5 Steps for Creating a Design System

Insights on how we made our design system in Sketch

Conestoga College Doon Campus Design Foundations Studio

Design systems have become a staple asset in any design and development team. Pioneered by tech companies like Google (Material), AirBnB , Uber, and Facebook, they serve an important purpose: to provide a single place of reference for digital design, including guidelines, components, and code snippets. They’re not just for tech companies and apps —rather, they serve any organization with a digital presence. In this post, we’ll be showing you step-by-step how we created our design system and the choices we made along the way. We will be referring to our product Circuit as the example in building out our design system, and have chosen Sketch as the design tool to build and catalogue components.

Circuit’s Universal Menu

About Circuit and our design problems, challenges & goals

Circuit is an immersive content platform used for creating virtual tours and incredible content experiences. Since the launch, we’ve focused on improving the user experience by refining and adding new features. The product has come a long way in a short time, but there is still a lot to accomplish on our roadmap. As product design became a core function alongside development, we found ourselves hitting the same hurdles over and over:

  1. It was difficult to quickly design and prototype new features, on a variety of screen sizes, and incorporating client brand colours, logos, and imagery on the fly.
  2. As our team grew, there were more instances of designs being out of sync and designers working with outdated palettes or starting from scratch.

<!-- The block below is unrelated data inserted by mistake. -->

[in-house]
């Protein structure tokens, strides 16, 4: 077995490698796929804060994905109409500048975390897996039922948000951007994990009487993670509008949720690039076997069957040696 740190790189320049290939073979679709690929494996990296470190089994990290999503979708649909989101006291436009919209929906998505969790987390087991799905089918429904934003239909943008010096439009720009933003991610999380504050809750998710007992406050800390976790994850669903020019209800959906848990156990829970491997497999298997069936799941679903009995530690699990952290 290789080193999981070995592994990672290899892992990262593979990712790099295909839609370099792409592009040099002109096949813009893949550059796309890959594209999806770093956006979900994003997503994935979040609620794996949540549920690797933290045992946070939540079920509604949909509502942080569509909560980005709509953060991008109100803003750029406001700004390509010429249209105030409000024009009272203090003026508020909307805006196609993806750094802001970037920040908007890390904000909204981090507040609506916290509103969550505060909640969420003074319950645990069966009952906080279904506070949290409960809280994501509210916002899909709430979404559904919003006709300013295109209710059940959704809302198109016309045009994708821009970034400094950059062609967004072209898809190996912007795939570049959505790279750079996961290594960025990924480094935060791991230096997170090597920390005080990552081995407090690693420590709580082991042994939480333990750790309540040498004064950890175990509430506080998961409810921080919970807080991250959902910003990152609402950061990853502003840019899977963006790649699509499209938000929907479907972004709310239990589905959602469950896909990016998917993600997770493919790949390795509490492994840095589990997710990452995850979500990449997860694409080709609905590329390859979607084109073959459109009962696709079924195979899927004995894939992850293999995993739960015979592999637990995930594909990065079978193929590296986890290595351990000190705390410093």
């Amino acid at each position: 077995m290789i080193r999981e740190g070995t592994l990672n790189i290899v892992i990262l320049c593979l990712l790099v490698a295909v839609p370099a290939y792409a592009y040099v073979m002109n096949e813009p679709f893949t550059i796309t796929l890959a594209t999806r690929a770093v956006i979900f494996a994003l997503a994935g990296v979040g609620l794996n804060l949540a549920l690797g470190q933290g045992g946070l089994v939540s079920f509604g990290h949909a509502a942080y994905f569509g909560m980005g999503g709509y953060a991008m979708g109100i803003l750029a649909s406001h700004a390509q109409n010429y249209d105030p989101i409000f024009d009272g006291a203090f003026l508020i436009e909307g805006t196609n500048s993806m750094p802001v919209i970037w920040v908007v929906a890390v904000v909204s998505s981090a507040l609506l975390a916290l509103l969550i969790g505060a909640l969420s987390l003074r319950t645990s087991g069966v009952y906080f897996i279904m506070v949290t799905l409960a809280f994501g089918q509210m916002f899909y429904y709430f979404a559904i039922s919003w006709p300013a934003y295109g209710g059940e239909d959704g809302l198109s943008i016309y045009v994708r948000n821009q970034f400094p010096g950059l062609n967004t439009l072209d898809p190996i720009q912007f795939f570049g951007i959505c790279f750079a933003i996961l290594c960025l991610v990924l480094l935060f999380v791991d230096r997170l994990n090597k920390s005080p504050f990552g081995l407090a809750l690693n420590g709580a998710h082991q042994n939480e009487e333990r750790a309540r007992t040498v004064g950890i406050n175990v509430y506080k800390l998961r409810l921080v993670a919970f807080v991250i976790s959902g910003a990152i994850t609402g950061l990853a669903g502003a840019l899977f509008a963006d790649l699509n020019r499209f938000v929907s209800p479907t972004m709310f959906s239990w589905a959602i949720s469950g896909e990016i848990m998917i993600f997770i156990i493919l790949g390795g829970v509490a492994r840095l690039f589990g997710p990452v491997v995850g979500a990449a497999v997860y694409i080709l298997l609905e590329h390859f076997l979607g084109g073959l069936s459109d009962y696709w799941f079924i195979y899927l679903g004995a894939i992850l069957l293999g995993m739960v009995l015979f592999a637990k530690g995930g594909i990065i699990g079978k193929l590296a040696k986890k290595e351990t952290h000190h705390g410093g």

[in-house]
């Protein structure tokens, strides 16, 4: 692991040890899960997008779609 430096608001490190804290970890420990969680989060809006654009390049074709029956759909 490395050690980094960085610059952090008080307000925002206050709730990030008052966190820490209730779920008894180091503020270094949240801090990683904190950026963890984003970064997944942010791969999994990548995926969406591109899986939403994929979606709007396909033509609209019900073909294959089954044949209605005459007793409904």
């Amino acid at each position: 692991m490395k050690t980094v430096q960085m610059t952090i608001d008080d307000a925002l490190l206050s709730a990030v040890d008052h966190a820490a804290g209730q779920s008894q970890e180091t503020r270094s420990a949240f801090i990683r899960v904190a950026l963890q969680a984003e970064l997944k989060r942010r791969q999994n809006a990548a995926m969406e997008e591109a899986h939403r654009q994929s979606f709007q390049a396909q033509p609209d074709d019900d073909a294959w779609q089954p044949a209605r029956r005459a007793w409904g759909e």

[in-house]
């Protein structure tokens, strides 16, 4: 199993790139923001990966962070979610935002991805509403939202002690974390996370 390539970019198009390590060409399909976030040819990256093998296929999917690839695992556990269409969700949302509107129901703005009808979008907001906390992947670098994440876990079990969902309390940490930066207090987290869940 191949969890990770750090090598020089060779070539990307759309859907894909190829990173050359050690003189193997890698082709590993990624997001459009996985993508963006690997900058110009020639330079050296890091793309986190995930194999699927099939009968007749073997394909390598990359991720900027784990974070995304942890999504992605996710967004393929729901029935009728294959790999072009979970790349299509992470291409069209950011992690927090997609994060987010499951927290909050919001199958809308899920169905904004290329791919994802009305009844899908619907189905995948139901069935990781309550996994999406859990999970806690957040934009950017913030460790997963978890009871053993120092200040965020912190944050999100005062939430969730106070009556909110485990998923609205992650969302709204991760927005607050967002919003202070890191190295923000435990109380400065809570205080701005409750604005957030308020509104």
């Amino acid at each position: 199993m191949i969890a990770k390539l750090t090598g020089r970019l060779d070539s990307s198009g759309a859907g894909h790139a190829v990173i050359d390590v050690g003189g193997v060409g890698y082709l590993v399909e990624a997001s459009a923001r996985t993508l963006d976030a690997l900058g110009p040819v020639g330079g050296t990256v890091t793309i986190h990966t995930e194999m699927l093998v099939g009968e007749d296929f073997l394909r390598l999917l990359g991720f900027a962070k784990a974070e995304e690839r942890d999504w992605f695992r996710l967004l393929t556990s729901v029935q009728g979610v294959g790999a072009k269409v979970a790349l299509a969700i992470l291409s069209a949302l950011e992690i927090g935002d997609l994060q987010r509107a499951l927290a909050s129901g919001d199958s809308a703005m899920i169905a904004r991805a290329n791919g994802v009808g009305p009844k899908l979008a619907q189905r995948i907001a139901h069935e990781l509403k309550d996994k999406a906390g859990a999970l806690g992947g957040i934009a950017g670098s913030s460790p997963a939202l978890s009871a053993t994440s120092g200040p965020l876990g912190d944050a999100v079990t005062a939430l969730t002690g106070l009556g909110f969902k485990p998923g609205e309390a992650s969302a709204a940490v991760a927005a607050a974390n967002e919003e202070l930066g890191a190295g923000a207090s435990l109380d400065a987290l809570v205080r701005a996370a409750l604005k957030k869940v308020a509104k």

In an effort to streamline our design process, we decided to adopt a design system.

What is a design system and how does it help?

A design system (or design library) is a collection of guidelines, style guides, and reusable components that enable rapid creation of mockups and support faster build-out of features. It can answer specific questions from what fonts and colours are used on websites, to how buttons and panels are displayed.

After rolling out our design system, creating mockups and experimenting with designs is super fast. We’re able to design for a range of screen sizes, which helps us make better UI decisions. We can easily go back and change text, size, images, and styling on the fly. This has been great for customizing screens to show clients and get feedback. We can also add structure to our web design process, and help identify and streamline our current website, app, or product so that everyone is on the same page. Finally, it is a single source of truth for briefing designers and developers. Without writing extensive documentation, we are able to hand-off a single file to an incoming designer and avoid confusion about any styling details.

Table of pros and cons of a design system (chart made with our design system!)

It’s not an easy task to build a design system and requires constant work to stay aligned with your live website. However, it is definitely worth the effort.


How to create and organize a design system

Here are the steps we followed to create our design system. We chose Sketch to create our library, and some of the recommendations will be specific to its functionality, but the concepts we cover are universal. Other tools you can use include Figma, Adobe Xd, and Adobe Illustrator.

The end result could look something like this.

Step 1 — Audit your website or app and make a list

To start, you do need a design; this could be a mockup, a live page, or an app. In our case, we had a live webapp, and a collection of components and symbols in Sketch. Many components in the design file were outdated or never made it to the live production environment.

Next, make a list of all the components you have, and make note of the various states they might be in (idle, hover, clicked, disabled, default etc). Our list consisted of fonts, colours, typography, icons, and a long list of components such as, avatars, buttons, cards, footers, navigation, progress bars, etc.